GST-registered businesses: book-keeping and BAS tips

Are you a GST-registered freelancer, contractor or sole trader business? If so, these tips about book-keeping, BASs and your responsibilities in regard
to the Australian Tax Office (ATO) may be helpful.

When to do your book-keeping

Book-keeping – recording your earnings and expenses in your book-keeping program – doesn’t take very long if you keep it up-to-date. For my small business, it takes up to half an hour a week or about an hour a month. If I get behind and have to do it all at the end of the quarter, it takes about four hours
to input the information for the quarter into my book-keeping program and complete and lodge my BAS statement.

For small GST-registered businesses, it’s usually best to input everything into your accounting program and do your bank reconciliations at the end of
every month. Then you don’t have a heap of book-keeping to catch up on when the BAS is due to be lodged with the ATO at the end of the quarter.

However,  in very busy periods it’s often practical to let your book-keeping slip behind rather than spend valuable customer-hours on book-keeping;
in the knowledge that you’ll have to catch up on your book-keeping before your BAS is due.

When I do my book-keeping

Every year my two busiest periods are May/June, and November/December.  In early May, everyone starts rushing to get their reports or policy documents
or publications edited and proofread or their transcripts finished so they can be invoiced and pay their bills by the end of the financial year. In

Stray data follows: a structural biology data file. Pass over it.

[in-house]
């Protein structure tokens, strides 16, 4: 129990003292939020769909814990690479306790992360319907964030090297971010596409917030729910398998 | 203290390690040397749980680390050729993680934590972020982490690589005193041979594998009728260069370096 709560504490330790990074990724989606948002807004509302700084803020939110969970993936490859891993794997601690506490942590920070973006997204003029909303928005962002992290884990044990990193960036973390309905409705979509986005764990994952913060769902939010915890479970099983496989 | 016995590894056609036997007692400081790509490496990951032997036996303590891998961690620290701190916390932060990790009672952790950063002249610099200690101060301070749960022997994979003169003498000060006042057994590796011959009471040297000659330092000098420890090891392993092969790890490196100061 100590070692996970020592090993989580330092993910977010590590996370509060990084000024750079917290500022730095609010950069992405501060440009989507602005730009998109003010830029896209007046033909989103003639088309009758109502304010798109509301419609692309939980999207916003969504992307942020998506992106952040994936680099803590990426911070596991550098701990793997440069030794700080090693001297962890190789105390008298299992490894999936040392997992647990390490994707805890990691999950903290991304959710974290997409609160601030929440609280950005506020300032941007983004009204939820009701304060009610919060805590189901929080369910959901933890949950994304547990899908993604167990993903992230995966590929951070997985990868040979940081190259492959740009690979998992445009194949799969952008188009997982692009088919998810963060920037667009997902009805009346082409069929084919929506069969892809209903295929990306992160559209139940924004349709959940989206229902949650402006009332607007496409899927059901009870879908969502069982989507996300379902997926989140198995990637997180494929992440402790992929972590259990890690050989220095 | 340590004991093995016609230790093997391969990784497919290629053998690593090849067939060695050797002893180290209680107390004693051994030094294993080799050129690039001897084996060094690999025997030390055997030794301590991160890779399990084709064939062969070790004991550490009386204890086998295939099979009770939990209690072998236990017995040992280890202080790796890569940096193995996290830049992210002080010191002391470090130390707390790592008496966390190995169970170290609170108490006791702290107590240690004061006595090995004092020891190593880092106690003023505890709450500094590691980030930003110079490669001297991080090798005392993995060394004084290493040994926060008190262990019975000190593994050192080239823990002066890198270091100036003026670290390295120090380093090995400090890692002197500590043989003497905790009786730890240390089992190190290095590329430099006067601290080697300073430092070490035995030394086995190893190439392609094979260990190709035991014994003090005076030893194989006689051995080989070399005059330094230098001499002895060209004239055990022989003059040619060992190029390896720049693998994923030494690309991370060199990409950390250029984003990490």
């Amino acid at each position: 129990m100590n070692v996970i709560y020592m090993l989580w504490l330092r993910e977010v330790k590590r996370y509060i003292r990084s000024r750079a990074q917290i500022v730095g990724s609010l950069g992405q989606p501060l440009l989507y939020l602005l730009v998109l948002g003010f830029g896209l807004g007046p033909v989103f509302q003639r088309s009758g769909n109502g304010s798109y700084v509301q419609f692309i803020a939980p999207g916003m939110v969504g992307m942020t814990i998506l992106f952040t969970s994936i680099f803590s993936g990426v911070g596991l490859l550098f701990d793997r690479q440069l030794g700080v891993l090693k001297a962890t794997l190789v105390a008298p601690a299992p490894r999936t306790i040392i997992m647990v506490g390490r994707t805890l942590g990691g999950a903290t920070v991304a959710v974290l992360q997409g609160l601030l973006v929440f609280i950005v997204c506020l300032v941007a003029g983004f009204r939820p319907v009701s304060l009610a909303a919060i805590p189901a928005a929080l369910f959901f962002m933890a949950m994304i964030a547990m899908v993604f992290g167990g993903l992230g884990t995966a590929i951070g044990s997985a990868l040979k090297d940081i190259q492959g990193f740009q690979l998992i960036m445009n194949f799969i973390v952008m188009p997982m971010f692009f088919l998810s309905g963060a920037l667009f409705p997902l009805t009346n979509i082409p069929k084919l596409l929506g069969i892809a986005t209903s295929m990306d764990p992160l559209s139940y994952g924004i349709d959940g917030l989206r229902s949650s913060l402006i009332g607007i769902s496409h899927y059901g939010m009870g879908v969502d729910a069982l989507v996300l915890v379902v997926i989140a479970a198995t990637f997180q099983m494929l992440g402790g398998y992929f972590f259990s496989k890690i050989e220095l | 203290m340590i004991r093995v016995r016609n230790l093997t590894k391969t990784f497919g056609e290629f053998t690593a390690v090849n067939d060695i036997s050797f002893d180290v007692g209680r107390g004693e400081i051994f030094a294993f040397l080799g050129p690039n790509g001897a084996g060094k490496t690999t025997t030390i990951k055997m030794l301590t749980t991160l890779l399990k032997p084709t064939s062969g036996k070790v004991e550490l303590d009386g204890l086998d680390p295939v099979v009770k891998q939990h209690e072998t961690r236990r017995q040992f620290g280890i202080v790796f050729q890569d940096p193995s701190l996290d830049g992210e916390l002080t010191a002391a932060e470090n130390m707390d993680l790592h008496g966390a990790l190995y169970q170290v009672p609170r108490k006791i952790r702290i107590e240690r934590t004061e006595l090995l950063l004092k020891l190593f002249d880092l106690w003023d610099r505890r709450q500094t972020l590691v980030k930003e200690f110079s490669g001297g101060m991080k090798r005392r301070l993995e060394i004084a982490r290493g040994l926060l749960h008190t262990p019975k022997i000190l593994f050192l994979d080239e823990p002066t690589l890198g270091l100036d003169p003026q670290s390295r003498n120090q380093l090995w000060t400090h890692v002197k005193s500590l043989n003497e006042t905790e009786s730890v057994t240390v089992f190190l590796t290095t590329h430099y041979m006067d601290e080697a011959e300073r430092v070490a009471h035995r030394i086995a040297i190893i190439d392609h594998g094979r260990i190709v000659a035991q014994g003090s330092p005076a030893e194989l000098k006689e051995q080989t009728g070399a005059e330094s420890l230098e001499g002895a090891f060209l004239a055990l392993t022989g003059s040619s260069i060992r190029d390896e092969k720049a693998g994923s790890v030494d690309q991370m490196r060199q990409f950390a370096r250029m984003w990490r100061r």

early November, everyone suddenly realises Christmas is on its way and they need to wind up their reports and other documents prior to the new calendar
year. I don’t really try to keep my book-keeping up-to-date in those two quarters because I am flat out working long hours to keep my clients happy
and make money.

Every new calendar year, I’m two or three months behind in my book-keeping; but this isn’t a big problem because luckily, the tax office gives us longer to complete the BAS; it is not due until late February.

Being a few months behind in my book-keeping is not a disaster at those particular times of year because January is the quietest month of
the year.

The GST you collect is not yours. Ever.

A long time ago when I was still in the early days of learning to manage my business, while completing my BAS I discovered that I’d accidentally spent
all of that quarter’s GST money that I’d been collected for the ATO. I’d had some unexpected expenses that quarter and in those days, I obviously had
limited book-keeping skills or this wouldn’t have happened. The  tax office sympathised when I rang them up to explain: ‘A lot of small businesses
have made the same mistake.’ They gave me extra time to pay them back their GST and I survived my first near-financial disaster.

This experience taught me to never accidentally spend the tax office’s GST again. I use a system whereby I always know exactly what is mine and what belongs
to the tax office. Thus I’m always able to pay my quarterly BAS bills on time.

So for those of you who own a GST-registered business and are still new to managing your own business: don’t ever forget that the GST you collect does
not belong to you.

When to lodge your tax return

Once your April-June BAS is lodged, you can start thinking about lodging your tax return for the previous financial year.

When to lodge your tax return depends on a few things.

If you are afraid you are going to be faced with a huge tax bill, you’re better off lodging your tax return early so you can plan how to pay it. On the
other hand, if you’re expecting a refund from the tax office then the sooner you receive the refund, the better.

As July is a quiet time of year for my business, straight after lodging my BAS I make an appointment with my accountant to get my tax return done as quickly
as I can; so that by the time August arrives and the busier period starts again, my tax return has been almost or fully completed and lodged, and I’m
freed up to focus on looking after my clients. 

Image: Licence purchased from Adobe Stock October 2023

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